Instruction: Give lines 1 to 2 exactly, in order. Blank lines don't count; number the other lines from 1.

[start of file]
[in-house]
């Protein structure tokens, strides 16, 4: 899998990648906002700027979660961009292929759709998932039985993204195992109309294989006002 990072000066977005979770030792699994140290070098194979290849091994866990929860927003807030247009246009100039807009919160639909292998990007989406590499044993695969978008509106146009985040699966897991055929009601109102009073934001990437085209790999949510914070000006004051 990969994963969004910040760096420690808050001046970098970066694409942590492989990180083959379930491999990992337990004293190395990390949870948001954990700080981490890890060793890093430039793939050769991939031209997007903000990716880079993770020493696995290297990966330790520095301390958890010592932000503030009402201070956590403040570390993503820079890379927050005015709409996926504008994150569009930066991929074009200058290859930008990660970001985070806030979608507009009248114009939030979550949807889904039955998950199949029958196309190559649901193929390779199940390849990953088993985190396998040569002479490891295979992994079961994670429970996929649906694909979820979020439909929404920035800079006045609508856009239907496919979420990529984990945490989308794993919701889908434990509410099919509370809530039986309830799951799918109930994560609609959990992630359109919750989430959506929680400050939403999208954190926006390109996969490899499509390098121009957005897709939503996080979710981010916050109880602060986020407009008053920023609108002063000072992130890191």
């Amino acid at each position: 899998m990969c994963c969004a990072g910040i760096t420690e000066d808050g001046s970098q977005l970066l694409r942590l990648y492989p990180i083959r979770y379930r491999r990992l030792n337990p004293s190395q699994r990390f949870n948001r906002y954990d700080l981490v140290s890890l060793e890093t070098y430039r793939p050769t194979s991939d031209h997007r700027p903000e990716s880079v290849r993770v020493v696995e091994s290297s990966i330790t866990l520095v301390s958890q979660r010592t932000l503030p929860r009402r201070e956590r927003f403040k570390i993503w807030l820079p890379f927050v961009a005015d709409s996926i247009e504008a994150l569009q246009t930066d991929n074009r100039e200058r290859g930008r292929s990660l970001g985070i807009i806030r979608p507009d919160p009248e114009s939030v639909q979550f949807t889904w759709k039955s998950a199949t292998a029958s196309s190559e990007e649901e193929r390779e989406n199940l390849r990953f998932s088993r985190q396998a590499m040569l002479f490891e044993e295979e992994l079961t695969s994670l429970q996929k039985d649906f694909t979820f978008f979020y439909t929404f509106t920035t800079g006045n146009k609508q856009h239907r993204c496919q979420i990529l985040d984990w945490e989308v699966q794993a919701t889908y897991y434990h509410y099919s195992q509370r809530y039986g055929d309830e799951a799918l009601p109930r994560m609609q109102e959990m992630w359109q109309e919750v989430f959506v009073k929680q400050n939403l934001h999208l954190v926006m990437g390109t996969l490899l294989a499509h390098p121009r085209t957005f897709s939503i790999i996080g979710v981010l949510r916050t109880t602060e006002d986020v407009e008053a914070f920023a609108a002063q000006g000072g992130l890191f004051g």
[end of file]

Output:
[in-house]
């Protein structure tokens, strides 16, 4: 899998990648906002700027979660961009292929759709998932039985993204195992109309294989006002 990072000066977005979770030792699994140290070098194979290849091994866990929860927003807030247009246009100039807009919160639909292998990007989406590499044993695969978008509106146009985040699966897991055929009601109102009073934001990437085209790999949510914070000006004051 990969994963969004910040760096420690808050001046970098970066694409942590492989990180083959379930491999990992337990004293190395990390949870948001954990700080981490890890060793890093430039793939050769991939031209997007903000990716880079993770020493696995290297990966330790520095301390958890010592932000503030009402201070956590403040570390993503820079890379927050005015709409996926504008994150569009930066991929074009200058290859930008990660970001985070806030979608507009009248114009939030979550949807889904039955998950199949029958196309190559649901193929390779199940390849990953088993985190396998040569002479490891295979992994079961994670429970996929649906694909979820979020439909929404920035800079006045609508856009239907496919979420990529984990945490989308794993919701889908434990509410099919509370809530039986309830799951799918109930994560609609959990992630359109919750989430959506929680400050939403999208954190926006390109996969490899499509390098121009957005897709939503996080979710981010916050109880602060986020407009008053920023609108002063000072992130890191």